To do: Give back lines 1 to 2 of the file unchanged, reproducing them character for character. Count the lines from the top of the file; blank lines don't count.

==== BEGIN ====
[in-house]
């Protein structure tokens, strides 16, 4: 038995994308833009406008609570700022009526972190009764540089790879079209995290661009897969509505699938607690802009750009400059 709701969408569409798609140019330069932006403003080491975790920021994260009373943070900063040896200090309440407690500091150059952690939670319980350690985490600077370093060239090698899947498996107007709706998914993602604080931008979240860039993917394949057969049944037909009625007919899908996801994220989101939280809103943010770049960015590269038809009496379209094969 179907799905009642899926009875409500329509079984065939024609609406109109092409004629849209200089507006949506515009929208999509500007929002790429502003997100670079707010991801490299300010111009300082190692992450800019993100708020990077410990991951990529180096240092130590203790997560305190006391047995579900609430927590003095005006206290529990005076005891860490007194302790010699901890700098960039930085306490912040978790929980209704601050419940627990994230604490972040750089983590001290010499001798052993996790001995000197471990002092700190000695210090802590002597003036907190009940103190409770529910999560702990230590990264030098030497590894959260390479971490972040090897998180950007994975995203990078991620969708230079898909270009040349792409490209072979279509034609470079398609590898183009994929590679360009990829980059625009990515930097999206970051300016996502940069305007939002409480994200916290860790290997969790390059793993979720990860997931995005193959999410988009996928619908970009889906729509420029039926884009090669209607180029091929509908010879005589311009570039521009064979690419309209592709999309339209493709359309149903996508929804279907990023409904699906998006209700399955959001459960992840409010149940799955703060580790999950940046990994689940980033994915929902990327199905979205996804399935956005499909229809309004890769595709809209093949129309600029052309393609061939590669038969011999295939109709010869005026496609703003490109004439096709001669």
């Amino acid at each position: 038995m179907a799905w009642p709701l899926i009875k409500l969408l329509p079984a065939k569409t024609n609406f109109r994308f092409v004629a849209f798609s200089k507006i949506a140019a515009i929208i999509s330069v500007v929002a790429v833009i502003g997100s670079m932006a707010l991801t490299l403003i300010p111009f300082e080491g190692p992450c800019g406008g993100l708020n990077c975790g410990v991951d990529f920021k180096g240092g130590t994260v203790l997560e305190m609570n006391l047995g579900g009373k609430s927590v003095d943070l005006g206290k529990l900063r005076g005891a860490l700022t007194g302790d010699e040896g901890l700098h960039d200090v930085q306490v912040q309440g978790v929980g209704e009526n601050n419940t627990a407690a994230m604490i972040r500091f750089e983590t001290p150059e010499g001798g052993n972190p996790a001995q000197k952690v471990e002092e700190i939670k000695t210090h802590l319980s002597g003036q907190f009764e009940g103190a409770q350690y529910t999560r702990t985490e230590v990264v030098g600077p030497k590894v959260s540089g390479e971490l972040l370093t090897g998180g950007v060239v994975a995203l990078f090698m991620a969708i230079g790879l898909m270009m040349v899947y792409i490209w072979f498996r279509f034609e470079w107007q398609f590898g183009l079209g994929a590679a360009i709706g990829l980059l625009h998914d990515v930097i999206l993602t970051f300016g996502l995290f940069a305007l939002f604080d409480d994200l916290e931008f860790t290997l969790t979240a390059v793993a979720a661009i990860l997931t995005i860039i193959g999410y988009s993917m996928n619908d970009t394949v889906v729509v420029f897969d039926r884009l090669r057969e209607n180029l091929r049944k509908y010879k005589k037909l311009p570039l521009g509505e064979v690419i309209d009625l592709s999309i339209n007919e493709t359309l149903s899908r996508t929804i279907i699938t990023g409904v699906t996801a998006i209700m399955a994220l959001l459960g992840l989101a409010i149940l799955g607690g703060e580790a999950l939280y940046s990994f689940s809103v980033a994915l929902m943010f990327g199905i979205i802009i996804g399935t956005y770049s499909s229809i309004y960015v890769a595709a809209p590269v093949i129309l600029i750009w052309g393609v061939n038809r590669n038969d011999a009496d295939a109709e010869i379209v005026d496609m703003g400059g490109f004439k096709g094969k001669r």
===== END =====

[in-house]
């Protein structure tokens, strides 16, 4: 038995994308833009406008609570700022009526972190009764540089790879079209995290661009897969509505699938607690802009750009400059 709701969408569409798609140019330069932006403003080491975790920021994260009373943070900063040896200090309440407690500091150059952690939670319980350690985490600077370093060239090698899947498996107007709706998914993602604080931008979240860039993917394949057969049944037909009625007919899908996801994220989101939280809103943010770049960015590269038809009496379209094969 179907799905009642899926009875409500329509079984065939024609609406109109092409004629849209200089507006949506515009929208999509500007929002790429502003997100670079707010991801490299300010111009300082190692992450800019993100708020990077410990991951990529180096240092130590203790997560305190006391047995579900609430927590003095005006206290529990005076005891860490007194302790010699901890700098960039930085306490912040978790929980209704601050419940627990994230604490972040750089983590001290010499001798052993996790001995000197471990002092700190000695210090802590002597003036907190009940103190409770529910999560702990230590990264030098030497590894959260390479971490972040090897998180950007994975995203990078991620969708230079898909270009040349792409490209072979279509034609470079398609590898183009994929590679360009990829980059625009990515930097999206970051300016996502940069305007939002409480994200916290860790290997969790390059793993979720990860997931995005193959999410988009996928619908970009889906729509420029039926884009090669209607180029091929509908010879005589311009570039521009064979690419309209592709999309339209493709359309149903996508929804279907990023409904699906998006209700399955959001459960992840409010149940799955703060580790999950940046990994689940980033994915929902990327199905979205996804399935956005499909229809309004890769595709809209093949129309600029052309393609061939590669038969011999295939109709010869005026496609703003490109004439096709001669």